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View Full Version : Duel engine A/C, what happens when losing one engine in flight?



Charlie901
10-28-2004, 11:20 AM
Is the A/C supposed to pull to the engine side/sideslip or attempt to flip over, if one engine suddenly stops while your cruising along, if you do nothing to lower the working engine RPM or adjust the rudder?

Is this modelled in PF?

Charlie901
10-28-2004, 11:20 AM
Is the A/C supposed to pull to the engine side/sideslip or attempt to flip over, if one engine suddenly stops while your cruising along, if you do nothing to lower the working engine RPM or adjust the rudder?

Is this modelled in PF?

Atomic_Marten
10-28-2004, 11:40 AM
Hm. If one engine of twin-engined a/c's (like Bf110) fails (for whatever reason) you should be able to keep it in air, of course in that case you will have problems (more or less, depending on type of a/c) while doing so. But fliping over and stuff will eventually occur if you don't do anything.

You can easily correct that with rudder and some trimming (about this trimming stuff I'm not sure I'm only guessing that aileron trim would be handy http://forums.ubi.com/groupee_common/emoticons/icon_smile.gif).

This is moddeled in v2.04. For PF I have no idea, since I don't have a copy. Yet. http://forums.ubi.com/groupee_common/emoticons/icon_wink.gif

Stuntie
10-28-2004, 02:53 PM
As long as it's not on take off with a heavy bomb load you can usually sort it out and land ok.

Reminds me though of one of those famous maintanience quotes.

Pilot in maintaninence records:
Lost port engine during flight.

Maintaince crew:
Found engine under port wing after brief search.

Buzzer1
10-28-2004, 03:45 PM
Switching off one engine in the A20 has NO effect.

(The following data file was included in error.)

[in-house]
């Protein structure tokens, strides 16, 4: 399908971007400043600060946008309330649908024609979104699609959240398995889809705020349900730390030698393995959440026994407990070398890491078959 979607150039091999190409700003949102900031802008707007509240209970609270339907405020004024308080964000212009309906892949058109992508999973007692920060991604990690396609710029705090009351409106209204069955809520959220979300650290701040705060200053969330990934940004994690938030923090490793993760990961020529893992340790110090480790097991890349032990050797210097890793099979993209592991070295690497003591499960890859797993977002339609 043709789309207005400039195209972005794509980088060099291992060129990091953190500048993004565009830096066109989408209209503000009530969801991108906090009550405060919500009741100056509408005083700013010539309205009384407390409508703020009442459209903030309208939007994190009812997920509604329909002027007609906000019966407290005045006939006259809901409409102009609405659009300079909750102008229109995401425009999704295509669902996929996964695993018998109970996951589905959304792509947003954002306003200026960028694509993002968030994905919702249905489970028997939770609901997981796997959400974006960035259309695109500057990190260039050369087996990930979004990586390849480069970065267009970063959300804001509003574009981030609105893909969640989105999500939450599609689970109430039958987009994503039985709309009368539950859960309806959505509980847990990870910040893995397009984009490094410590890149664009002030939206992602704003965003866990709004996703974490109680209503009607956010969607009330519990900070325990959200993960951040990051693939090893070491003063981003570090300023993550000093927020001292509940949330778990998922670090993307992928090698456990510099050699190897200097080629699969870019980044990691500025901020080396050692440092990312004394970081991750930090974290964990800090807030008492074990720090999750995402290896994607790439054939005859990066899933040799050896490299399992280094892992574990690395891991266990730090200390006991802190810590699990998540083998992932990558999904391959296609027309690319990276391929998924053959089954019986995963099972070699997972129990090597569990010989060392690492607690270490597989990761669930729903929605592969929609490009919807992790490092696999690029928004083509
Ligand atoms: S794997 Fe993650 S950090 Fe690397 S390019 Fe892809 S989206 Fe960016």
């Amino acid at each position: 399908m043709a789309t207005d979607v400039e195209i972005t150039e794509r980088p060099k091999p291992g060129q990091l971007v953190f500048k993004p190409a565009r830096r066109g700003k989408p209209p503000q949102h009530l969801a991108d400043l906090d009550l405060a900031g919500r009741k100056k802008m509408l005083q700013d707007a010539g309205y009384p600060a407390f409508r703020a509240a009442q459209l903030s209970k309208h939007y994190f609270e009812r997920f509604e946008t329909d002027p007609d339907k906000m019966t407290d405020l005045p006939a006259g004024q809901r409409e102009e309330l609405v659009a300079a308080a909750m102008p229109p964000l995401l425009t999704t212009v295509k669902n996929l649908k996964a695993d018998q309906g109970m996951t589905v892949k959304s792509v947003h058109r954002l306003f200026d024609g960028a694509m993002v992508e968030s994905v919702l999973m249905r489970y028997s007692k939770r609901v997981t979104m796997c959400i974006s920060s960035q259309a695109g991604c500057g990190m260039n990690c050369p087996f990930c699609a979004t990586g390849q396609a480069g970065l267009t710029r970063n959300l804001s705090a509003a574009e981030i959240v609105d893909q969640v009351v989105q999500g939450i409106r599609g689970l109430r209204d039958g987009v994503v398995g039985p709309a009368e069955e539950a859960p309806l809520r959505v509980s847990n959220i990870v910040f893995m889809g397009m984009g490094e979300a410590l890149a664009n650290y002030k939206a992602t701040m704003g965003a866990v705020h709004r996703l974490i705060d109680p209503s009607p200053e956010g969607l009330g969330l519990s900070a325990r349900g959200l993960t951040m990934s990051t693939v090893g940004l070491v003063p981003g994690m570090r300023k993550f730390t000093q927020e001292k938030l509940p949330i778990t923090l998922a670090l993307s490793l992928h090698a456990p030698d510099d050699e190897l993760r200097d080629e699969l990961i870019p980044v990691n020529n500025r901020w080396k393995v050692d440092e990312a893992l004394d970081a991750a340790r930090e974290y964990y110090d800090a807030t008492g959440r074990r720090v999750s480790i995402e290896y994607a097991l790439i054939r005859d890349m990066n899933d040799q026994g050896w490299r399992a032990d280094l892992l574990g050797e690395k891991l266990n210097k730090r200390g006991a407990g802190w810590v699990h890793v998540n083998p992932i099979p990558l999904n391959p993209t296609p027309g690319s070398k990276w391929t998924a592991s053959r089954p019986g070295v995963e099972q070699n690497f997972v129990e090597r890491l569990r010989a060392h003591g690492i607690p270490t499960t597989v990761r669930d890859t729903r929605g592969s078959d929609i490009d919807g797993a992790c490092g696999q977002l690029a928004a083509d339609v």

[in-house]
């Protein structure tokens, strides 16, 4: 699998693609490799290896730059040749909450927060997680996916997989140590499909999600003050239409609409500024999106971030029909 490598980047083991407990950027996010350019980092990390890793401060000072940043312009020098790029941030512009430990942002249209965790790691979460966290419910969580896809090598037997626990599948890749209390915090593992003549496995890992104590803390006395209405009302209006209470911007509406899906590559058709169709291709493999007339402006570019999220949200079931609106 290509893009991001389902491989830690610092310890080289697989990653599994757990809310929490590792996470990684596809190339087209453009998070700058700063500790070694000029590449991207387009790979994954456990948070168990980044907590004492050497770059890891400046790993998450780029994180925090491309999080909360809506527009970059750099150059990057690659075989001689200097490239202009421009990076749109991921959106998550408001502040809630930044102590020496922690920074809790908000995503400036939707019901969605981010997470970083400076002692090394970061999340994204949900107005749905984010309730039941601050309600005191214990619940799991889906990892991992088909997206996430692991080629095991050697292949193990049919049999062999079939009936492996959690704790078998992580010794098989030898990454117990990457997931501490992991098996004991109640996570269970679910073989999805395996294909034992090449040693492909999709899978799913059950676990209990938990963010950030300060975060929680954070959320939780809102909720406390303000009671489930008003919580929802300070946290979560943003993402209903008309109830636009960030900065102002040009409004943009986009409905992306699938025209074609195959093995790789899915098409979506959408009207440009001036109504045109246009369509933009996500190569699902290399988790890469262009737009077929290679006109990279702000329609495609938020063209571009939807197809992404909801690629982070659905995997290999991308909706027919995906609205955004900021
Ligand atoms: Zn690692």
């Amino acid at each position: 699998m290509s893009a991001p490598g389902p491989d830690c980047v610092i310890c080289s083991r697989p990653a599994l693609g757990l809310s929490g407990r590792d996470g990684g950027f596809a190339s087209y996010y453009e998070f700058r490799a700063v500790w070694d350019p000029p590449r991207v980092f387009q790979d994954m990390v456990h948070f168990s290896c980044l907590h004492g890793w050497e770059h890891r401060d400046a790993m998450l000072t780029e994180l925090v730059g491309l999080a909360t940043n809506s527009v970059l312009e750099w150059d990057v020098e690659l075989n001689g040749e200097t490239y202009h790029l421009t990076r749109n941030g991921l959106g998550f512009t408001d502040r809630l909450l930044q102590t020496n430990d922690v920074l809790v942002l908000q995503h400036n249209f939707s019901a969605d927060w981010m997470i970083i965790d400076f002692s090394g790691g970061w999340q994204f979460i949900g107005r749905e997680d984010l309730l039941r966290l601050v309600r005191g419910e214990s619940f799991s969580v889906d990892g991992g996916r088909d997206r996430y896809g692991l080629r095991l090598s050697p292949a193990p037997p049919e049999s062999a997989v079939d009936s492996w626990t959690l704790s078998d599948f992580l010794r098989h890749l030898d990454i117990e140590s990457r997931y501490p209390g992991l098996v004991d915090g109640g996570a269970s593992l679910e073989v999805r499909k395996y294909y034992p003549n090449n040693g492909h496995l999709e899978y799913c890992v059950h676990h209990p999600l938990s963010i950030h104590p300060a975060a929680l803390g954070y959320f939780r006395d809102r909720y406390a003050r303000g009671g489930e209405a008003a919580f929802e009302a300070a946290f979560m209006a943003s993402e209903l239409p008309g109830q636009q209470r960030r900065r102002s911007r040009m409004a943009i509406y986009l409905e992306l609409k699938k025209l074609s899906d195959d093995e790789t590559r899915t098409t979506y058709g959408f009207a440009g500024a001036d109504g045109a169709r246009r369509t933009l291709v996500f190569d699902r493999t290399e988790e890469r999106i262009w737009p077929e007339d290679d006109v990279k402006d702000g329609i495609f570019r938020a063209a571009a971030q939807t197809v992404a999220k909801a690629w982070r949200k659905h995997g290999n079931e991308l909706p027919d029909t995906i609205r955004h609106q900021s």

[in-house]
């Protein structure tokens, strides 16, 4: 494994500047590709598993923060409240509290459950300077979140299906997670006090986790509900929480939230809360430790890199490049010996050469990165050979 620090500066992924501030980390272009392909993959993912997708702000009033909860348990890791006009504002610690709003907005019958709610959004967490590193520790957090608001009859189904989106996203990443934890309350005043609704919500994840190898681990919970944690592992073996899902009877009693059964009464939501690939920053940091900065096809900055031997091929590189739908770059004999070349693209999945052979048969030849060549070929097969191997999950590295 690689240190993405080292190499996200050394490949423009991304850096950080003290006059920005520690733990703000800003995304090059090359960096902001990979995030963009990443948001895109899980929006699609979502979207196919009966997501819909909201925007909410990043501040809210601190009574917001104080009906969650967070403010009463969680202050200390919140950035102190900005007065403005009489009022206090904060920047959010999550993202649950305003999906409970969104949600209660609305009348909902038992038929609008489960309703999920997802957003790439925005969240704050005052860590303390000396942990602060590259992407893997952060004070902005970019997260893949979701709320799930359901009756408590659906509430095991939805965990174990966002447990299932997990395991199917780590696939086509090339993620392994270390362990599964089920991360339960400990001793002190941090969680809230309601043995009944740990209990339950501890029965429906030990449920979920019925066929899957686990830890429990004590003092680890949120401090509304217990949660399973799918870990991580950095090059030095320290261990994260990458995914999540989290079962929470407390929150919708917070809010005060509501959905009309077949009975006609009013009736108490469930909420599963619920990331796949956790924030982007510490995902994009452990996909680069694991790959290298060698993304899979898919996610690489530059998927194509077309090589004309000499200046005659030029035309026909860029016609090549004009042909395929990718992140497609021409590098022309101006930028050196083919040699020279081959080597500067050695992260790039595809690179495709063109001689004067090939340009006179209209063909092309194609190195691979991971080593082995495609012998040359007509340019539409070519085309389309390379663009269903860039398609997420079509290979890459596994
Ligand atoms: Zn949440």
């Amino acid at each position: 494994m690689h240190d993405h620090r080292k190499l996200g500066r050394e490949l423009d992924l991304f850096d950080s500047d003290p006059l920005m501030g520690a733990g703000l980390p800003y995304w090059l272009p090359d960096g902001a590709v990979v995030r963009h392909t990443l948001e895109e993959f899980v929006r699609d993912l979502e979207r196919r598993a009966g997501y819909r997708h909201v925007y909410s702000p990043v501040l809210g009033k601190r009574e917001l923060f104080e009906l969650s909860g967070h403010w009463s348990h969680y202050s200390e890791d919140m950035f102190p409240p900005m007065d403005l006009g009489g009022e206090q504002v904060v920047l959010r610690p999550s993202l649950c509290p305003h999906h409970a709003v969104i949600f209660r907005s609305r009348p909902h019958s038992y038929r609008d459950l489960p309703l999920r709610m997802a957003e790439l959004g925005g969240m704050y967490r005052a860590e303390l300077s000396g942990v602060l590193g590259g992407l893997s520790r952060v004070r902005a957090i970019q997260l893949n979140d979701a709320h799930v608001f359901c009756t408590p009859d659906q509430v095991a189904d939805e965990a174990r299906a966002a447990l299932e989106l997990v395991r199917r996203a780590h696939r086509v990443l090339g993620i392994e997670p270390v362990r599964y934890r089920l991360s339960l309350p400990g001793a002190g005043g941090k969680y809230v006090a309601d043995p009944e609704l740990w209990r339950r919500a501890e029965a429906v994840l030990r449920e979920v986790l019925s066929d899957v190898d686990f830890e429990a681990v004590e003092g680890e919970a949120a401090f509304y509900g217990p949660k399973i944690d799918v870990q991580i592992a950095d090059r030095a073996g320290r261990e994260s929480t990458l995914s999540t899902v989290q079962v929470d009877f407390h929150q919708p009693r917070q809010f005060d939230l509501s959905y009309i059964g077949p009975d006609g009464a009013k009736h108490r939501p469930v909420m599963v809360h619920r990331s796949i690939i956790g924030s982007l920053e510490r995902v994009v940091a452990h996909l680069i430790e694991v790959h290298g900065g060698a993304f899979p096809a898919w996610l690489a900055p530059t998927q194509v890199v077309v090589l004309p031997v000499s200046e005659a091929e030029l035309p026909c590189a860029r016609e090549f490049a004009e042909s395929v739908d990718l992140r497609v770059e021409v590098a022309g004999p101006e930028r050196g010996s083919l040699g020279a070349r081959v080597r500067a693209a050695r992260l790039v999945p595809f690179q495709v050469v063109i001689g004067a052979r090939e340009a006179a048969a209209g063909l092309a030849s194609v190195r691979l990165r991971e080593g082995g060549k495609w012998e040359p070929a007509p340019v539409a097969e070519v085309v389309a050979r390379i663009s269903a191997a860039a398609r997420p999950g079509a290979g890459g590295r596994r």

Disappointed by this - as it should tourque my plane rather violently until I can trim it to a more stable attitute- and I should at least have to use some skill to stay in the air.
Even Warbirds in 1997 had loss of stability/tourqe effect on multi-engine A/C.
Here it had no effect whatsoever (and it was turned on in realism settingshttp://forums.ubi.com/groupee_common/emoticons/icon_wink.gif)

effte
10-29-2004, 03:10 AM
Squawk: €œ#4 engine missing€
Mech writeoff: €œ#4 engine found on wing after brief search.€

Squawk: €œEvidence of fluid leak on right MLG strut€.
Mech writeoff: €œEvidence removed€.

Squawk: €œOuter left MLG tire almost needs replacing€
Mech writeoff: €œOuter left MLG tire almost replaced€

As long as you have enough airspeed and a remaining power margin, losing an engine shouldn€t be a big deal at all. At lower airspeeds (close to Vmc, minimum control airspeed) it will require more attention and a speedier response by the pilot. Lower the nose to maintain airspeed, identify the dead engine (€˜dead foot, dead engine€ €" the pedal you don€t have to push to keep going straight is on the side of the dead engine), feather the dead engine, bank a little into the live engine.

Below Vmc, you will need to gain airspeed to regain control. Say your altitude... ?

Then again, some of the twins in this simulation probably have a negative power margin with an engine out. That means you will not be able do maintain altitude if you lose an engine. Get rid of weight (ordnance) or find a place to land. As the saying goes, when one engine fails on a twin-engine airplane you always have enough power left to get you to the scene of the crash...

Cheers,
Fred

BinaryFalcon
10-29-2004, 06:43 AM
<BLOCKQUOTE class="ip-ubbcode-quote"><font size="-1">quote:</font><HR>Duel engine A/C, what happens when losing one engine in flight? <HR></BLOCKQUOTE>

They stop dueling.

That's about it.

The key to keep them from dueling in the first place is to look at them sternly when they first start misbehaving and say, "I'll turn this plane around and we'll go right back home if you two don't knock it off!"

Bonus points for getting "losing" right though. http://forums.ubi.com/images/smilies/16x16_smiley-wink.gif